Religiously informed people already know that, but Pope Benedict XVI brought up that point again when he addressed “problems revolving around the issue of bioethics” with the Pontifical Academy for Life, in their annual meeting.

Bioethics need guidelines, he said, because ethical questions always come out of conflicting interpretations of science and how to apply what advanced science can do. Those guidelines have always been “the natural moral law” that recognizes human dignity as the most basic inalienable right.

“Without the basic principle of human dignity it would be difficult to find a wellspring for the rights of the person, and impossible to reach ethical judgements about those scientific advances which have a direct effect on human life“.

This seems like it’s stating the obvious, and it is. But because it’s not obvious anymore to big, powerful people and institutions that work in bioethics, Benedict takes every opportunity to say it again.

“When we invoke respect for the dignity of the person, it is fundamental that such respect should be complete, total and unimpeded, … recognising that we are always dealing with a human life”, said Pope Benedict. “Of course, human life has its own development and the research horizon for science and bioethics remains open, but it must be reiterated that when dealing with matters which involve human beings, scientists must never think they are dealing with inanimate and manipulable material. In fact, from its first instant, the life of man is characterised by the fact of being a human life, and for this reason it has, always and everywhere, its own dignity“.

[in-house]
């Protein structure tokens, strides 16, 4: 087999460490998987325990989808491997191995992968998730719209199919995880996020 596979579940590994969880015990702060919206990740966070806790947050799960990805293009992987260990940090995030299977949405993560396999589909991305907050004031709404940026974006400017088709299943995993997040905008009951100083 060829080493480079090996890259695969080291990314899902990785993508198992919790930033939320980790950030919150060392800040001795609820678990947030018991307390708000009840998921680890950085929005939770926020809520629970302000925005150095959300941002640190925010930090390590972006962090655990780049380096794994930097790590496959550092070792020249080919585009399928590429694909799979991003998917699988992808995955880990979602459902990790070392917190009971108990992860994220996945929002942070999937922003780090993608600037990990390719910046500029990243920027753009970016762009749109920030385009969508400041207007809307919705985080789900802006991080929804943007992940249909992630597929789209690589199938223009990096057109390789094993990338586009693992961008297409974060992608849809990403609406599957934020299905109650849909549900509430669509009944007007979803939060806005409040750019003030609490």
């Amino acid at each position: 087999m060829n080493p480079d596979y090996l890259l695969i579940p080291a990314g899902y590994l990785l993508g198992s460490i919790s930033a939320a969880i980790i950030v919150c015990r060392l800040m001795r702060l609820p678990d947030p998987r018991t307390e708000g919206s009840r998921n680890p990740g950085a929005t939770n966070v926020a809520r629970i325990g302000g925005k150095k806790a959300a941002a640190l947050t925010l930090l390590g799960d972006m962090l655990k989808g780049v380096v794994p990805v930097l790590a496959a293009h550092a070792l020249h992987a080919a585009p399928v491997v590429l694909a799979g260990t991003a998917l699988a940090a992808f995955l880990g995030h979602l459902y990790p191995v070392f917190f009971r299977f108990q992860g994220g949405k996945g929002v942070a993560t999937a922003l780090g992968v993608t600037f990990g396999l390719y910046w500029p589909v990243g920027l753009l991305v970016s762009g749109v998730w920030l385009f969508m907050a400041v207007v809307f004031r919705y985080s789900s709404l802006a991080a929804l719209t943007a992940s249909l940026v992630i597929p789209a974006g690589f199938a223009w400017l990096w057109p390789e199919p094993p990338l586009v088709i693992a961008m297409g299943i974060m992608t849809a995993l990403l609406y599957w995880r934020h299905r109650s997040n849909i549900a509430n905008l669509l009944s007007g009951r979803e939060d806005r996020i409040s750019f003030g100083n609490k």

From its first instant to its natural end, he added.

Human life must never be “an object dependent on the whims of the powerful”, though he knows it has become that in abortion and embryonic research and euthanasia and assisted suicide laws.

“In this context he pointed out that “history has shown how dangerous and damaging a State can be when it proceeds to make laws that touch the person and society, while itself claiming to be the source and principle of ethics“.

He recommends lawmakers everywhere, “to seek good and avoid evil,” make “natural moral law” their reference point.

Big task. In modern culture, many of them don’t even know what it is.

Sheila Liaugminas

Sheila Liaugminas

<strong>Sheila Liaugminas</strong> is an Emmy award-winning Chicago-based journalist in print and broadcast media. Her writing and broadcasting covers matters of faith, culture, politics and the media....